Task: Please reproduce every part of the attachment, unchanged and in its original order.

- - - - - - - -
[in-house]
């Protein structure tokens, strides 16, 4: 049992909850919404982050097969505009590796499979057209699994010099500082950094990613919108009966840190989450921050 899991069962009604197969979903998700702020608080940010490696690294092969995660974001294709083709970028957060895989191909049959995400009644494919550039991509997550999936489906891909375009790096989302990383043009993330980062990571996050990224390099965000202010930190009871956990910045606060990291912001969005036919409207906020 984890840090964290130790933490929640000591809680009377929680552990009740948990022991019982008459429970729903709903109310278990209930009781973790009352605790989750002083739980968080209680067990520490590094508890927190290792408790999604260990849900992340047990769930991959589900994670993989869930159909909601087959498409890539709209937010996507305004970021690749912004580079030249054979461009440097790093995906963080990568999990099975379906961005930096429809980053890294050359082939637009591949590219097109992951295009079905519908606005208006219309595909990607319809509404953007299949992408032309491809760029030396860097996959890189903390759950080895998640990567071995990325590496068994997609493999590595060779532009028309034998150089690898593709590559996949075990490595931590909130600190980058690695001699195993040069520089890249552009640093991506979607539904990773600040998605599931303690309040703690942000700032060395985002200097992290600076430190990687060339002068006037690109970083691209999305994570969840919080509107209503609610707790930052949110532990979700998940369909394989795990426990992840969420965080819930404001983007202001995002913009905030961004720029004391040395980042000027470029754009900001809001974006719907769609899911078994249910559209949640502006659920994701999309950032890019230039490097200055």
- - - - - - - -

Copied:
[in-house]
């Protein structure tokens, strides 16, 4: 049992909850919404982050097969505009590796499979057209699994010099500082950094990613919108009966840190989450921050 899991069962009604197969979903998700702020608080940010490696690294092969995660974001294709083709970028957060895989191909049959995400009644494919550039991509997550999936489906891909375009790096989302990383043009993330980062990571996050990224390099965000202010930190009871956990910045606060990291912001969005036919409207906020 984890840090964290130790933490929640000591809680009377929680552990009740948990022991019982008459429970729903709903109310278990209930009781973790009352605790989750002083739980968080209680067990520490590094508890927190290792408790999604260990849900992340047990769930991959589900994670993989869930159909909601087959498409890539709209937010996507305004970021690749912004580079030249054979461009440097790093995906963080990568999990099975379906961005930096429809980053890294050359082939637009591949590219097109992951295009079905519908606005208006219309595909990607319809509404953007299949992408032309491809760029030396860097996959890189903390759950080895998640990567071995990325590496068994997609493999590595060779532009028309034998150089690898593709590559996949075990490595931590909130600190980058690695001699195993040069520089890249552009640093991506979607539904990773600040998605599931303690309040703690942000700032060395985002200097992290600076430190990687060339002068006037690109970083691209999305994570969840919080509107209503609610707790930052949110532990979700998940369909394989795990426990992840969420965080819930404001983007202001995002913009905030961004720029004391040395980042000027470029754009900001809001974006719907769609899911078994249910559209949640502006659920994701999309950032890019230039490097200055």